Missing from Spotify is the interesting bios area that lists information and trivial facts of the artist, along with a comments section that Pandora offers. Though, I can't say the comments I've seen on Pandora are helpful, or even sane for that matter. Your mileage may vary in that regard, but you won't witness a barrage of children's outcries and personal turmoils in Spotify, which is a huge plus. Again, as my comments with Pandora, parental control is something of a joke. Actually, it's missing completely from Spotify, so if your child installs this on their mobile and manages to memorize the lyrics to the entire 50 Cent catalog, don't be too surprised. Electronic devices are the new babysitter, so keep that in mind before sending the child to kindergarten with that shiny new Galaxy S7.
And speaking of worldly matters, international Spotify availability is far more reaching globally than Pandora could ever hope to be at this point. Dozens of countries are supported in Spotify as opposed to Pandora's limited reach of U.S., Australia, and New Zealand, which makes this an obvious choice for some. These regional differences have made Spotify popular outside of the U.S., but Americans appear to flock to Pandora according to current statistics. For me personally, the app I choose at the moment directly depends on my lighting environment, but I'm fortunate to have the choice.
A Penny For Your Musical Thoughts
There is quite a bit of speculation and debate about where the money trail leads, but I'll make this easy. The money goes everywhere but to the artists who actually create the music. Spotify admits that their royalty payout to the artist varies between $0.006 and $0.0084 per stream, which is way beyond the term microtransaction. One independent artist that had been doing rather well mentioned that out of 1,023,501 streams, he was cut a check for $4,955.90. Now, depending on the artist's contracts and their popularity in the world, these royalty figures vary quite a bit. Drake was Spotify’s highest streamed artist in 2015 with around 1.8 billion streams, and raked in about $15 million from Spotify. Rihanna, with over 1 billion streams, earned around $8 million. That seems more reasonable than the $129 a four member metal band from Pasadena would receive, but that's the music business, folks. Licensing costs big money, bandwidth is horrendous, advertising is expensive and the executives demand their cut over everything. The people who actually generate the content usually get left out unless they are NFL Super Bowl halftime performers. My suggestion to music fans is to use Spotify, or any of these services, as a convenience factor that you might end up paying a cloud service to store your MP3s. If you want your favorite artists to continue making music, please consider buying their albums through proper channels so they can eat. Dead musicians make no music, this is a fact. The music industry has changed so much over the years, but some things are still just as bad as ever like royalty payments, and it's almost criminal to see such great talent go unrewarded. Record contract advancements are out, crowdfunding and fan support is the way they now survive.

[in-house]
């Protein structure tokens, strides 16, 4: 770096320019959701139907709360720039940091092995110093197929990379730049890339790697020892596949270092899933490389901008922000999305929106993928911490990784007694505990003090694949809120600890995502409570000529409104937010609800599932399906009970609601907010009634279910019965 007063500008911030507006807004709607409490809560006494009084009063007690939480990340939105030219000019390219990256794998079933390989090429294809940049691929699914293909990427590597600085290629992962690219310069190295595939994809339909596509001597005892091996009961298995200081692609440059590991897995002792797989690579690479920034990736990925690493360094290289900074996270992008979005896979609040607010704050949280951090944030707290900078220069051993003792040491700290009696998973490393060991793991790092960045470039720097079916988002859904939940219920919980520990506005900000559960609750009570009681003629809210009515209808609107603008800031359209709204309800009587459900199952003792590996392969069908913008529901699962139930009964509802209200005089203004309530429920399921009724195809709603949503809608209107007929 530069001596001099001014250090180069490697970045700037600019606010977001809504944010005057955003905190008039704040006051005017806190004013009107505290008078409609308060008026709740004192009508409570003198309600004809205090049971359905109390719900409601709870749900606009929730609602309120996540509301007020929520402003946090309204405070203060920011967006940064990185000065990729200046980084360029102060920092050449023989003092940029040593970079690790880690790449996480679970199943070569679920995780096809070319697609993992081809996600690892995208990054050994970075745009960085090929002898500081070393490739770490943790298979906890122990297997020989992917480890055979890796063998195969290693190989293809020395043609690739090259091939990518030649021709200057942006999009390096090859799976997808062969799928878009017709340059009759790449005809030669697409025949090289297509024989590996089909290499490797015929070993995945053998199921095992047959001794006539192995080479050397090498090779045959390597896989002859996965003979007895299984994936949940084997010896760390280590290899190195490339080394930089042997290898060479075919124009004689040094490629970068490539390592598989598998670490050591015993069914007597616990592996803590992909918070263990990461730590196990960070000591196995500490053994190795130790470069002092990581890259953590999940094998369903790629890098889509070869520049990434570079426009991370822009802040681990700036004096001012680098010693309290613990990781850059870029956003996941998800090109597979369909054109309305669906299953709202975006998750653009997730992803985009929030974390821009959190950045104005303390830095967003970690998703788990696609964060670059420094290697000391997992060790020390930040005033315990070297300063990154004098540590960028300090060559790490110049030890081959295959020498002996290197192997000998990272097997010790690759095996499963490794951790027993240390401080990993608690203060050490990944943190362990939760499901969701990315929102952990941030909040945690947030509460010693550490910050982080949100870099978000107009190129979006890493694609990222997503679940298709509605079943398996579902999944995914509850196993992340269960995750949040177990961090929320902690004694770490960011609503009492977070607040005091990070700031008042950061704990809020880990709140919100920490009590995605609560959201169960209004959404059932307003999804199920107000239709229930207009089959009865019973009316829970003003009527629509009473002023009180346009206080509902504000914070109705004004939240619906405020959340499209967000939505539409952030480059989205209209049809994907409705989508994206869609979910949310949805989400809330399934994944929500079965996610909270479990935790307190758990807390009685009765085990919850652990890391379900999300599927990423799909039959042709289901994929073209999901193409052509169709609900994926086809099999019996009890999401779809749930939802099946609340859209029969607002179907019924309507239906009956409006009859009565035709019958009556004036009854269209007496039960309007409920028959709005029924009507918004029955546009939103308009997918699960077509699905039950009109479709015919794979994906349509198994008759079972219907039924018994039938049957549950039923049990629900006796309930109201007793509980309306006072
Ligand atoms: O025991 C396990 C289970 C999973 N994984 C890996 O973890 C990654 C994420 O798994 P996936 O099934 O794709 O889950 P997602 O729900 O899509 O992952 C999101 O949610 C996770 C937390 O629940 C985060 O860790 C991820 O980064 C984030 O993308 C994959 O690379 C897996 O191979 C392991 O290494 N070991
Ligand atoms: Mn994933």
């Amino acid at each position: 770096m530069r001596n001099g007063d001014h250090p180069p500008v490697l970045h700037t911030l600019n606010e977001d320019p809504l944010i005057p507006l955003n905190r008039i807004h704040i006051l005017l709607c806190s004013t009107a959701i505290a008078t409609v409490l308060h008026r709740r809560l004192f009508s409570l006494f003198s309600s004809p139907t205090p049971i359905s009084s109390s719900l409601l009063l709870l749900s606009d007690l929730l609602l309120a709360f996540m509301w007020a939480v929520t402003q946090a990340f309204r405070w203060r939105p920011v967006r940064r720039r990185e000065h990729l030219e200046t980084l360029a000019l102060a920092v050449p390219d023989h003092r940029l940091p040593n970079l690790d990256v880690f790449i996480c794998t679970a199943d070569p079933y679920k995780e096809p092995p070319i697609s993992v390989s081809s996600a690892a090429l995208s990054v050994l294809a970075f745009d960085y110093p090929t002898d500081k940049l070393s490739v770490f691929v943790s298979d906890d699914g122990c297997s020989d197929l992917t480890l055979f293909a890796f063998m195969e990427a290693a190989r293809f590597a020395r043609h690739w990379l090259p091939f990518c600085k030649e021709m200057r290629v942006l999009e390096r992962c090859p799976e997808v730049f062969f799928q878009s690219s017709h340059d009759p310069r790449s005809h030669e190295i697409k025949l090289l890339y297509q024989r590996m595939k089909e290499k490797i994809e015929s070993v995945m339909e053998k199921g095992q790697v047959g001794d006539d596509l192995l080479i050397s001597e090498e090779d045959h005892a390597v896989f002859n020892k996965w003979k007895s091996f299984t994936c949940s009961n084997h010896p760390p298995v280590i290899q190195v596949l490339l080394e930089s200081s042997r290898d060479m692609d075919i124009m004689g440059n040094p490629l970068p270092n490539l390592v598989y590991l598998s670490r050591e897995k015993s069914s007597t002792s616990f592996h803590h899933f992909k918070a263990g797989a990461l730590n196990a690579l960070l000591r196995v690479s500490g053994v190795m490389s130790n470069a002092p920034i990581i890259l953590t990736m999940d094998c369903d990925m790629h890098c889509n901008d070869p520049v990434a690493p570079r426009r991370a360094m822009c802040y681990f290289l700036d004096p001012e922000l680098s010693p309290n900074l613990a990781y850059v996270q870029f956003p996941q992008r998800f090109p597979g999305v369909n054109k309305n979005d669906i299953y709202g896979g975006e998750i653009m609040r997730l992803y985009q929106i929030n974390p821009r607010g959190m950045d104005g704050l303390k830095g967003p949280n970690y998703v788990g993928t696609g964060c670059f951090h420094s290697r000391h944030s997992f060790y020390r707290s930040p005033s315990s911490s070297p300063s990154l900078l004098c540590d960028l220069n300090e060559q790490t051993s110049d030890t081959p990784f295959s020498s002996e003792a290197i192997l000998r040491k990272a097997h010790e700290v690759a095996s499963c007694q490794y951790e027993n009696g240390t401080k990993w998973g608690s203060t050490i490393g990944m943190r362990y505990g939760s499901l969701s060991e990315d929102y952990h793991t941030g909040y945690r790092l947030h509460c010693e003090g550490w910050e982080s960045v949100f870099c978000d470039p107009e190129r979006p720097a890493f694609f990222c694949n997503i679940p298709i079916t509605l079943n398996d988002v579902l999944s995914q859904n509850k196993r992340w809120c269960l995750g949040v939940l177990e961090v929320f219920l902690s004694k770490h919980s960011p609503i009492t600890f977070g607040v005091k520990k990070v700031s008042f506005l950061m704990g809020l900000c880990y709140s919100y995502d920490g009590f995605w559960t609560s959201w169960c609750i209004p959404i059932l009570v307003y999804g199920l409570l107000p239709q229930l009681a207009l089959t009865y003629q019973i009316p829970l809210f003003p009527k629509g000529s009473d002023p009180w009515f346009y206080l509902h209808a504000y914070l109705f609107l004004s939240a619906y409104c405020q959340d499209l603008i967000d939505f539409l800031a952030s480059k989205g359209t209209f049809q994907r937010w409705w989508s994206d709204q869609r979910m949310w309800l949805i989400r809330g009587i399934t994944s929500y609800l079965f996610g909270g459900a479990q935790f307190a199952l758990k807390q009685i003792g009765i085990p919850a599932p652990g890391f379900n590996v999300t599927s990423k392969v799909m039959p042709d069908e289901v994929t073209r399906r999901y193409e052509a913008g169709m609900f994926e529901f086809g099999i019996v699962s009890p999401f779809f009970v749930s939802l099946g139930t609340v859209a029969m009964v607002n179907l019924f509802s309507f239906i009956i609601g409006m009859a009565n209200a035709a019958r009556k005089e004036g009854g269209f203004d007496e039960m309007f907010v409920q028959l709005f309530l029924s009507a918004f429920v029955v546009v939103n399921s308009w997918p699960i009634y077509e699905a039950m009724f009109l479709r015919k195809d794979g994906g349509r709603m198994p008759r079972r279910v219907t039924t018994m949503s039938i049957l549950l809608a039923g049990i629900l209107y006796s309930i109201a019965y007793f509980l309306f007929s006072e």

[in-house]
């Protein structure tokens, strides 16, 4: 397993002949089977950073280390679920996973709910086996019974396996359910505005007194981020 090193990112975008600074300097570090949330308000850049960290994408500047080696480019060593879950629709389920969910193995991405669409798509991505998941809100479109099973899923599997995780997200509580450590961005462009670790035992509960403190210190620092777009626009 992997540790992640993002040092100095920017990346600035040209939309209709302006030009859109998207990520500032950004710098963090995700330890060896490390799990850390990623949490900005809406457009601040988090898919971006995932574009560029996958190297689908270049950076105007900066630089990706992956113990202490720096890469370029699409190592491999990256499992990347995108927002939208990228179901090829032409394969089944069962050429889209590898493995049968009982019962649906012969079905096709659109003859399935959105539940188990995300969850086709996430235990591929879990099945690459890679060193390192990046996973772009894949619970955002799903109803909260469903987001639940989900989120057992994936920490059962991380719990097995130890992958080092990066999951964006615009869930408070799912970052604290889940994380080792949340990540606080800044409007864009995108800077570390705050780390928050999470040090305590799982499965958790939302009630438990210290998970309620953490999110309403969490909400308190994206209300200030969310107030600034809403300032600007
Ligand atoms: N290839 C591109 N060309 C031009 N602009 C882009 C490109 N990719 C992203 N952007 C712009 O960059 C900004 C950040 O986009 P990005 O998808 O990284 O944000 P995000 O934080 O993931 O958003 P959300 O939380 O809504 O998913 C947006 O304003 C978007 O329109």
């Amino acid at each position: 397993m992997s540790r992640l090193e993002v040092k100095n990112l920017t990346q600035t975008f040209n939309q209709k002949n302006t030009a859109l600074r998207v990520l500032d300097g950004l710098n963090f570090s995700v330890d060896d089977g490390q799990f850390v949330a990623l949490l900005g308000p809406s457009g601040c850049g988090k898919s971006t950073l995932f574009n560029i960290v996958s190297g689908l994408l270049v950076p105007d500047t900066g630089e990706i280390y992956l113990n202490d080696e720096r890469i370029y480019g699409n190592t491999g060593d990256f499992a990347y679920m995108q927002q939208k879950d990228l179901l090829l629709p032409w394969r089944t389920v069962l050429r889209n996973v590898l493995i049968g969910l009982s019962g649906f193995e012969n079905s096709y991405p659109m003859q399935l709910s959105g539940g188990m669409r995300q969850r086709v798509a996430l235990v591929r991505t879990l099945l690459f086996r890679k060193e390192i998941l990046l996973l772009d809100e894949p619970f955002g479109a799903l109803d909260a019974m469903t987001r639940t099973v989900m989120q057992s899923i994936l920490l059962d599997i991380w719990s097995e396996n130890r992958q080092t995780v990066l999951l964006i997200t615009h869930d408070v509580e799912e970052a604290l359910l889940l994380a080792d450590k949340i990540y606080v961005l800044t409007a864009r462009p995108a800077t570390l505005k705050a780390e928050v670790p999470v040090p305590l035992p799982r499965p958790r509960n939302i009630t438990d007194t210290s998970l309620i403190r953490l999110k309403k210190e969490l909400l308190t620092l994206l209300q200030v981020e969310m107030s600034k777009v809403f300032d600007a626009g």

Should I Pay Or Should I Go Now?
Spotify is a free download with visual ads, audible ads that span between 15 to 30 seconds, offers 160kbps streams, no downloads of music or use of Spotify Connect. Premium service is free for the first 30 days, then defaults to a $9.99 per month subscription, and the above limitations are lifted for maximum enjoyment. There is a family premium plan that is $14.99 per month for up to six people living at the same residence, and a student premium plan of $4.99 per month with proof of credentials and an .edu email account. These fees are pretty much on par with other services, including Pandora and Google Music, to allow for unlimited streaming to all your devices and computers. Cloud services can cost more than this and usually have bandwidth caps. Buying one album every month will run about the same as a subscription fee, so it's really about signing up to get everything you could possibly want, including the ability to download all your songs and play them across your entire residence. Back when I was in the demographic of a marketable purchase target, I would buy up to five albums per week without flinching, and I have the room of records and CDs to prove it. This seems like a much better deal if you are an avid music buff that can't get enough of your favorites, and also love to discover new music.
As I do use both Pandora and Spotify, I'm giving Spotify a bit of a rating edge for the ability to download the songs, and for the on-demand feature that gets right to what you want. Plus, the dark interface is a huge benefit to me at night as I can't use bright white apps in the dark, not even with the wonderful Bluelight Filter. I'm also of the audiophile variety who can hear the loss of dynamic range with the lower bitrate, and I'd like to see Spotify at a minimum of 192kbps. However, these are personal preferences and your opinion might vary greatly. In the meantime, crank it up to eleven and let's get this party started!
Device/OS used: Galaxy Nexus, Galaxy Note 3, Nexus 7 2012 & 2013, Nexus 10 / KitKat v4.4.2, KitKat v4.4.4, Lollipop v5.1.1